Philippines coup senator Antonio Trillanes freed

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Antonio Trillanes, Manila, 16 Dec 2010
Image caption,
Antonio Trillanes has gone from soldier to detained coup leader to senator

A leader of a coup attempt in the Philippines in 2003, Antonio Trillanes, has been freed from jail under a presidential amnesty.

Mr Trillanes was elected to the Senate from behind bars and says he will be an active supporter of President Benigno Aquino.

The former Philippine navy lieutenant was accused of leading the coup attempt on 27 July 2003.

No-one was hurt in the coup attempt against then President Gloria Arroyo.

Mr Trillanes is among about 300 troops who demanded that Mrs Arroyo step down for alleged corruption.

Nine officers pleaded guilty to coup charges, apologised and were subsequently pardoned by Mrs Arroyo; Mr Trillanes denied any wrongdoing in a trial yet to reach any conclusion.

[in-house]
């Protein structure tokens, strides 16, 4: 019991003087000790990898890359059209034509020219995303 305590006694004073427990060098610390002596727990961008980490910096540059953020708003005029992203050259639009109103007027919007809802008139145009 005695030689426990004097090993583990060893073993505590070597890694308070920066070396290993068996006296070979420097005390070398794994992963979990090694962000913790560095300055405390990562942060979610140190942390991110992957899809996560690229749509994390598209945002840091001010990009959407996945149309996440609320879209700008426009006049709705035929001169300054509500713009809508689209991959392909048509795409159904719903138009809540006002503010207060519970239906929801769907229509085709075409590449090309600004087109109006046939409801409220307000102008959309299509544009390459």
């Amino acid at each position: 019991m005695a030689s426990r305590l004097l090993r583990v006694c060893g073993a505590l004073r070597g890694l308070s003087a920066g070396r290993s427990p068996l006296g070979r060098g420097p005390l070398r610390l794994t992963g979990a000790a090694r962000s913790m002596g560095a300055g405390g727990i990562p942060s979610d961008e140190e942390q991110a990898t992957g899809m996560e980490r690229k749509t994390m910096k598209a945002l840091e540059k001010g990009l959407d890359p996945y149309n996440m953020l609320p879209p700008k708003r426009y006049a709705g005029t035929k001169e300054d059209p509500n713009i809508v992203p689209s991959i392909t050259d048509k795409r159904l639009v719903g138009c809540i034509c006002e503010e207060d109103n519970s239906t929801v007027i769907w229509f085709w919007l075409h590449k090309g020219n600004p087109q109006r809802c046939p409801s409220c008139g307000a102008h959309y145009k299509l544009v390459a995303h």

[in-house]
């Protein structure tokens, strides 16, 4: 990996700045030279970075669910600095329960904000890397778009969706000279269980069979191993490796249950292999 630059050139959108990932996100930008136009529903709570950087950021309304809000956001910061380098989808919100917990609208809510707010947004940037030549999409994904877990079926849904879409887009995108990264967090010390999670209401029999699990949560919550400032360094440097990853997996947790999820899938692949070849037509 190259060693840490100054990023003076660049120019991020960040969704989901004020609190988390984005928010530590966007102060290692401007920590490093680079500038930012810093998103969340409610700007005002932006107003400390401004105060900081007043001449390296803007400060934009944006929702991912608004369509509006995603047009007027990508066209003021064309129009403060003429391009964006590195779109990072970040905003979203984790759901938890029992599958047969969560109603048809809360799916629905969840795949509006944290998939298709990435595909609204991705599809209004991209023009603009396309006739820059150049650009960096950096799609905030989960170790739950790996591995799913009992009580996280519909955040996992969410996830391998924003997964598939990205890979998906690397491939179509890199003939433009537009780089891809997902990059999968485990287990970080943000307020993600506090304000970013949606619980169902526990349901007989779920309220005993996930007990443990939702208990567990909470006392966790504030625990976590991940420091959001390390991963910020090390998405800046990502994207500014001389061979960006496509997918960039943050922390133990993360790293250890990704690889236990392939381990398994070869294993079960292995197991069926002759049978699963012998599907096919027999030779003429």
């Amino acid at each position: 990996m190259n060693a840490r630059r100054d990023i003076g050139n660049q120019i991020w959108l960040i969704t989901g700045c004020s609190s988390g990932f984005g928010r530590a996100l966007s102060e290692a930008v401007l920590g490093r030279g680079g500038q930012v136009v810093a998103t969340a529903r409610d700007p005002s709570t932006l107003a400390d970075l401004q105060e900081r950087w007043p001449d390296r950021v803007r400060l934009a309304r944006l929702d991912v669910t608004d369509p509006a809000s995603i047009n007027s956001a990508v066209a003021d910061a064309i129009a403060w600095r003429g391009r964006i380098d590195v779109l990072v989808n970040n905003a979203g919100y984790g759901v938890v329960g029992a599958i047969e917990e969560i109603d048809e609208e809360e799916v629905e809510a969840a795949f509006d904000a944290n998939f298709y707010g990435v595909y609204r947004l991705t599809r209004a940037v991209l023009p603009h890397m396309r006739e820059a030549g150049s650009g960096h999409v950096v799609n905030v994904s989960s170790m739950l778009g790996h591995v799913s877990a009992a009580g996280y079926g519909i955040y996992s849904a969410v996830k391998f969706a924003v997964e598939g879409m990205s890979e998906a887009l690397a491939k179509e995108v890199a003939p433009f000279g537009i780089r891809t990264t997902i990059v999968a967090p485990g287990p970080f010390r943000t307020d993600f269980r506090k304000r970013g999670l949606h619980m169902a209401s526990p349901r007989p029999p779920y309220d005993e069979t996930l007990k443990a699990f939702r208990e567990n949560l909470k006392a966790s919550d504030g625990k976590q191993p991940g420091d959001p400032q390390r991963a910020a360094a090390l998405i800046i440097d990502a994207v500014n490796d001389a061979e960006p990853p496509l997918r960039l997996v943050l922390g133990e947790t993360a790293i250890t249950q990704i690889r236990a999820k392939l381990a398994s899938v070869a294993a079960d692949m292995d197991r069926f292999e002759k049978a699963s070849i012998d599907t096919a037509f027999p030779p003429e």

Another of the rebel soldiers, Nicanor Faeldon, surrendered in July after three years on the run, saying he recognised the legitimacy of the new Philippine government.


During his trial in 2007, Mr Trillanes led a dramatic walkout from the court room to the Manila Peninsula Hotel; loyal troops drove an armoured personnel carrier into the five-star hotel's lobby to end their occupation.

This was a prelude to Mr Trillanes winning a seat in the Senate later that year; he will be able to take that seat for the first time in January.

"Since we are allied with this administration, we are going to help them in their legislative agenda. So we're not going to be outside critics here," he said on his release from jail.

"I believe our heart is for the country. We will be part of rebuilding this country. So our countrymen can count on us, they will have a voice in the Senate who will fight and protect for their rights," he said.

President Aquino announced an amnesty for the coup plotters in October.

Some analysts have suggested his amnesty carries risks of a more restive military.

Coup attempts are common in the Philippines, since the martial law of former President Ferdinand Marcos which was brought to an end in 1986 by a popular movement led by the current president's mother, Corazon Aquino.